Cornelis van Haarlem, Hercules and Achelous, 1590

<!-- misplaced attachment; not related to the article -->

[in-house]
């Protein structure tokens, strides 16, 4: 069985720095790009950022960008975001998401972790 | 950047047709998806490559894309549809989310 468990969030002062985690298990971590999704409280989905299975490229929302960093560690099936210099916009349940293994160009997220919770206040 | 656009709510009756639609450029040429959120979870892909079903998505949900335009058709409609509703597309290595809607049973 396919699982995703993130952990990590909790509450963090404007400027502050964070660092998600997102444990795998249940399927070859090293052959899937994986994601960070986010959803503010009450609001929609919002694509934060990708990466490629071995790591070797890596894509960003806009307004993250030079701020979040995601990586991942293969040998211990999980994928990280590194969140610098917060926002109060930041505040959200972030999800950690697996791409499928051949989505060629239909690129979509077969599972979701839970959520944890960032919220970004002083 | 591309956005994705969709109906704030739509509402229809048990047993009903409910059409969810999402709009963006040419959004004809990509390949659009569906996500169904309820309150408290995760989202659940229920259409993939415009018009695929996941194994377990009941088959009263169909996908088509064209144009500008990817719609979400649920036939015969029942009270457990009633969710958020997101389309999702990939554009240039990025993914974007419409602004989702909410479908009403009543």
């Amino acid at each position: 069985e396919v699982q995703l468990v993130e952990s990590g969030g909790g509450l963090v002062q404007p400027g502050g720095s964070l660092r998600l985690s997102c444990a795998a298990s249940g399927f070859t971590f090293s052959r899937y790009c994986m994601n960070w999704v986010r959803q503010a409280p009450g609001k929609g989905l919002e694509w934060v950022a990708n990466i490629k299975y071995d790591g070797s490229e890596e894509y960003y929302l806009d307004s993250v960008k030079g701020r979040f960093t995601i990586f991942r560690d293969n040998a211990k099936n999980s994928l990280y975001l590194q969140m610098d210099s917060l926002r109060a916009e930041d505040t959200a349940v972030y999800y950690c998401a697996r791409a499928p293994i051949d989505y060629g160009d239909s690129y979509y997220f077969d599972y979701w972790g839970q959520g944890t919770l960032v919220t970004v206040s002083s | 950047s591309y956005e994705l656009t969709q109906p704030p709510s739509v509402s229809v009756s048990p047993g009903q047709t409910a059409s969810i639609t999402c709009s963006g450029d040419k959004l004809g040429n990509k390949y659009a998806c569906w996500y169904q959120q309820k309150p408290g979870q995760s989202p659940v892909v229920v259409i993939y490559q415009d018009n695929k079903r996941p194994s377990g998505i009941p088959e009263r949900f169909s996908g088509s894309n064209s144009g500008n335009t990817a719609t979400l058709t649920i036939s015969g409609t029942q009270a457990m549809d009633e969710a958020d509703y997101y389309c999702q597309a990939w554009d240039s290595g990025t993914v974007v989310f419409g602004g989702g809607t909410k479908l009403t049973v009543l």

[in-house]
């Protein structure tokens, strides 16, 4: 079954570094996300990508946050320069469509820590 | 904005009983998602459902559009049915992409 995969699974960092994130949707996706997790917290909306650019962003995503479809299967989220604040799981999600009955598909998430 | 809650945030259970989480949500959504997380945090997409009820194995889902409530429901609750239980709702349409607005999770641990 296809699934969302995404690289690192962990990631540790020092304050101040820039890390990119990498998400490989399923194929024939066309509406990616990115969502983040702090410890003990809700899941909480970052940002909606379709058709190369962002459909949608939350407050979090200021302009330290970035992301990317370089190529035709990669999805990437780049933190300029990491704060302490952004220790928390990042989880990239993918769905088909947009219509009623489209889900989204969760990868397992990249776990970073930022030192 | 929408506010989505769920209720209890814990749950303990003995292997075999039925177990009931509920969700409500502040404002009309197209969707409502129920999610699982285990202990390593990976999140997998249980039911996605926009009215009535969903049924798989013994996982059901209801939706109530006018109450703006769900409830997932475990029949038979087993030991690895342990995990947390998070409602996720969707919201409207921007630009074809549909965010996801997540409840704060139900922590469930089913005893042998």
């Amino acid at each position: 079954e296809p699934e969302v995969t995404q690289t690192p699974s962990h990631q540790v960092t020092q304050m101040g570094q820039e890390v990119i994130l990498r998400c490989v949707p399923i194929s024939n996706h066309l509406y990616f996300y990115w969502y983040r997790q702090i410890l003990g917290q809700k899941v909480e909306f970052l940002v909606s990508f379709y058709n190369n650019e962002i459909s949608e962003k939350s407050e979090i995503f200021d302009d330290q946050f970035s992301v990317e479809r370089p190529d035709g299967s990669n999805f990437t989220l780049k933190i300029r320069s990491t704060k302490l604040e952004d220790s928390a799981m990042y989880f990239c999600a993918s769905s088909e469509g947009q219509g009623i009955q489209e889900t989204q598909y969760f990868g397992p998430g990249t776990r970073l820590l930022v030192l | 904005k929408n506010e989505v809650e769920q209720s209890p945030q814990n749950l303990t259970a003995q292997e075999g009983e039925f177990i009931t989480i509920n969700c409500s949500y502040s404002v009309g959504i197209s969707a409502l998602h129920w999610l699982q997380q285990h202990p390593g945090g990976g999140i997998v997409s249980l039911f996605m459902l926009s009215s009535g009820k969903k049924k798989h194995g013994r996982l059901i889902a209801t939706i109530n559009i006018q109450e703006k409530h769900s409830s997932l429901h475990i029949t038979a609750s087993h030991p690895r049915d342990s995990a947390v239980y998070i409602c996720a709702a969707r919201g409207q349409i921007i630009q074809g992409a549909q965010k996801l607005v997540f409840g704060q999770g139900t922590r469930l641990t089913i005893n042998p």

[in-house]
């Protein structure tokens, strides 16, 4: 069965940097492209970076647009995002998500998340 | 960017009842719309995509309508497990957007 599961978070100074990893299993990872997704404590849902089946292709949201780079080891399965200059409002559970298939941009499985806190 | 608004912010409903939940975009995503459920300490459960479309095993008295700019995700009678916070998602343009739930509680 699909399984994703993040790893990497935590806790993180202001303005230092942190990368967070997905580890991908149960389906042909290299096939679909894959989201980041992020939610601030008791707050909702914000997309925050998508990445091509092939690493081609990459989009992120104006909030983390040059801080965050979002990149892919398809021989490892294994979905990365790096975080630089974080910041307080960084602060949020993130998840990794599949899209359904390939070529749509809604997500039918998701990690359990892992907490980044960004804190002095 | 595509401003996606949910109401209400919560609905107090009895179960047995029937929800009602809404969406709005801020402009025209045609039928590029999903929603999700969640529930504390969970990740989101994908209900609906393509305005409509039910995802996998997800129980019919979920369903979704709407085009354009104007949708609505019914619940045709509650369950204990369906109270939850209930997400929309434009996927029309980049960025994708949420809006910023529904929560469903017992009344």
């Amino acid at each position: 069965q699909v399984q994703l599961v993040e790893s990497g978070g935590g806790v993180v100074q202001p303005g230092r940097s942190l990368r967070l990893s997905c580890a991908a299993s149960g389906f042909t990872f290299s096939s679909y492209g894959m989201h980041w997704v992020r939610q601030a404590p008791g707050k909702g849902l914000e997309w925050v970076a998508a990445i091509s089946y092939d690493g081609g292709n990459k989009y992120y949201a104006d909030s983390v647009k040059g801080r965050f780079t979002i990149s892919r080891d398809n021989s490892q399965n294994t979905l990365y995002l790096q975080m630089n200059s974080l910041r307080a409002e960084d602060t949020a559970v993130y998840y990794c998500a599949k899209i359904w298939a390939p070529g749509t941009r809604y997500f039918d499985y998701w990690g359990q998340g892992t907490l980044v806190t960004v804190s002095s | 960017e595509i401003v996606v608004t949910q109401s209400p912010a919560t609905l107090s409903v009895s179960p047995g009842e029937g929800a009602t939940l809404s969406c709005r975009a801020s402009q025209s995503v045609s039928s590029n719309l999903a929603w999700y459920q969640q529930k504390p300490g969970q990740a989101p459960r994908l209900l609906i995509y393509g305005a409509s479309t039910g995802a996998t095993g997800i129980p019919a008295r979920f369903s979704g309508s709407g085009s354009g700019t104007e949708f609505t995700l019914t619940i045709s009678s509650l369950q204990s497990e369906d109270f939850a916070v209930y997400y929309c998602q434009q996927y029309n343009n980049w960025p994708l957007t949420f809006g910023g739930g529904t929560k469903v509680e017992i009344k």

Cornelis Cornelisz van Haarlem (1562-1638) was a painter of the Dutch Golden Age and a leader of Northern Mannerism. Born in Haarlem, he studied in Antwerp. He was very influenced by Italian Mannerism and Baroque as well as Northern painters like Bartholomeus Spranger. He became a celebrated portrait painter, but today is best known for his mythological and religious paintings. Cornelis often created paintings with heightened drama and elaborate narrative. Hercules and Achelous was one of his most Baroque paintings, containing rather stark chiaroscuro. Achelous was the spirit of the Achelous River, the largest river in Greece, therefore he is the chief river deity. An extremely ancient deity, his worship predates most of the Greek pantheon. Achelous was sometimes considered the source of all fresh water in the world, and by extension all nourishment. He appeared in many forms—a powerful bull, a man with the tail of a sea serpent, a snake of gleaming colors, a young or elderly man with a beard that produced a continuous stream of water. Achelous was a suitor of the princess Deianeira, but Hercules also sought her and when they fought, Achelous was defeated by Hercules. Cornelis shows several episodes of the story at once. The center shows Achelous in his bull form, with Hercules, in his traditional lion-skin cloak, wrestling him to the ground, about to break off one of his horns. Hercules gave the horn to the Naiads who transformed it into the cornucopia, depicted at the far right. The painting also shows Achelous in two other forms, for he transformed throughout the fight. To the left, just under he bull's tail and haunches, we see Hercules facing the god in his serpent form, although it is hard to make out exactly what is happening. These details are easier to discern in this larger (but distorted) version. To the right, in between the large Hercules and the Naiads, we see the conclusion of the fight. Hercules wins by brute strength, lifting and crushing Achelous, now appearing as a man, in his arms. This painting has beautiful texturing, such as the musculature of the two central figures and the shining scales of Achelous's serpent tail. We also see Cornelis's skill with high drama, choosing the moment just before the important breaking of the horn as his central incident.